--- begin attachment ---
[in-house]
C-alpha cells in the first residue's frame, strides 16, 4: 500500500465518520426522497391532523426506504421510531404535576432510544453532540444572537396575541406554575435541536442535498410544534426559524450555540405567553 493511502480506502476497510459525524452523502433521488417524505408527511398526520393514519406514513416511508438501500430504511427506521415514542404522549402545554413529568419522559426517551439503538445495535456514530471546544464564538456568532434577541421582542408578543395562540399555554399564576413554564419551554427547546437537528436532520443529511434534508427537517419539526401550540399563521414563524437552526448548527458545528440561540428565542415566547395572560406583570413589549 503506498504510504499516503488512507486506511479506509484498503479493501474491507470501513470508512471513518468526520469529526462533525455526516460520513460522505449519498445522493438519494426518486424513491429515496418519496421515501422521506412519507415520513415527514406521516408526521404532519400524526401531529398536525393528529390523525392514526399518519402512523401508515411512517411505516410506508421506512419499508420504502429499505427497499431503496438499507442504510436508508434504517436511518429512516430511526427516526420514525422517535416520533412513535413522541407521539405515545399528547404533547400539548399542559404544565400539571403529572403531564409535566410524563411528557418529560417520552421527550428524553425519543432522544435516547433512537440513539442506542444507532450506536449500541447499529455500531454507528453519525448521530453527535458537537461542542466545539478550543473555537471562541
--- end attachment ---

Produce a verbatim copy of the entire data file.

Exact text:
[in-house]
C-alpha cells in the first residue's frame, strides 16, 4: 500500500465518520426522497391532523426506504421510531404535576432510544453532540444572537396575541406554575435541536442535498410544534426559524450555540405567553 493511502480506502476497510459525524452523502433521488417524505408527511398526520393514519406514513416511508438501500430504511427506521415514542404522549402545554413529568419522559426517551439503538445495535456514530471546544464564538456568532434577541421582542408578543395562540399555554399564576413554564419551554427547546437537528436532520443529511434534508427537517419539526401550540399563521414563524437552526448548527458545528440561540428565542415566547395572560406583570413589549 503506498504510504499516503488512507486506511479506509484498503479493501474491507470501513470508512471513518468526520469529526462533525455526516460520513460522505449519498445522493438519494426518486424513491429515496418519496421515501422521506412519507415520513415527514406521516408526521404532519400524526401531529398536525393528529390523525392514526399518519402512523401508515411512517411505516410506508421506512419499508420504502429499505427497499431503496438499507442504510436508508434504517436511518429512516430511526427516526420514525422517535416520533412513535413522541407521539405515545399528547404533547400539548399542559404544565400539571403529572403531564409535566410524563411528557418529560417520552421527550428524553425519543432522544435516547433512537440513539442506542444507532450506536449500541447499529455500531454507528453519525448521530453527535458537537461542542466545539478550543473555537471562541